Nigeria: Top Ganduje Critic Dadiyata Clocks 100 Days in Captivity

12 November 2019

One hundred days after he was abducted from his home in Kaduna, a top critic of Governor Umar Ganduje of Kano State has not been found, tempting his family to gradually lose hope.

Abubakar Idris (better known by his pseudonym: Dadiyata), a social media personality known for his strong criticism of Mr Ganduje and the ruling All Progressives Congress, was seized from his residence by unidentified assailants on August 2.

The armed men entered his residence in Barnawa neighbourhood as he was returning home at about 1 a.m. The men, whom Mr Idris' family said wore red caps, descended on him and took him away in his BMW vehicle. The vehicle has also not been found more than three months later.

The 34-year-old university lecturer was more prominent for his frequent denunciation of Mr Ganduje and his policies in Kano, but he has been living in Kaduna with his family for many years. The government has denied any links to his abduction.

Although the police said they launched immediate action to free Mr Idris from his abductors, the famous social media commentator has not been found more than 100 days later. The police also said they received several leads, but none had resulted in locating Mr Idris.

Several activists have joined calls for authorities to ensure Mr Idris' safe return to his family. The Amnesty International printed a flyer with his picture as part of a campaign to force government action.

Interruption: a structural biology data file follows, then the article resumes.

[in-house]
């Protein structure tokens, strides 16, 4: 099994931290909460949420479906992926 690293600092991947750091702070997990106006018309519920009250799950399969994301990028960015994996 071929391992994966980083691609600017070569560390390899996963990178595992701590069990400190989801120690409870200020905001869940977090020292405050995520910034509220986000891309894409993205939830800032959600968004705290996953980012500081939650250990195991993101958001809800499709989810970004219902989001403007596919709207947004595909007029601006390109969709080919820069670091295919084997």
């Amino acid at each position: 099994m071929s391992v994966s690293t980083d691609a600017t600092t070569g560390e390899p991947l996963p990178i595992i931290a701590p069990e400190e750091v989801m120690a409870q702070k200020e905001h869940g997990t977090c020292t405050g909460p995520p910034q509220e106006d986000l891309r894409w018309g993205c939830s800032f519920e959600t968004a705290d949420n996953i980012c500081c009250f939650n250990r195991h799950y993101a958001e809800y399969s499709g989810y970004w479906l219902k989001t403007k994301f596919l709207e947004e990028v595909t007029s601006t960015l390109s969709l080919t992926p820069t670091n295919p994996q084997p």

Haneefa Idris said the family's hopes are waning each day that passes without good news about her husband.

"We are now more agitated but we do not want to expect the unthinkable now," Mrs Idris said to PREMIUM TIMES by telephone on Tuesday afternoon. "We are getting many rumours about his whereabouts, but none could be confirmed."

Mrs Idris said the police detectives working on the matter remained in touch with the family and promised to do their best.

The Kaduna police spokesperson, Abubakar Sabo, had told PREMIUM TIMES Mr Idris' case was unusual for the state, which has some of the highest cases of abduction in the country.

Abductors typically reach out to a victim's family within 24 to 48 hours, but Mr Sabo said Mr Idris' case was different since several weeks had passed and no one had been in touch.

"Unfortunately, this does not look like the conventional kidnapping we know," the police chief said one month after the incident. "They did not call for any ransom and did not disclose any whereabouts of the victim."

Mr Sabo could not be reached for comments about the status of the police investigation into the incident 100 days later.

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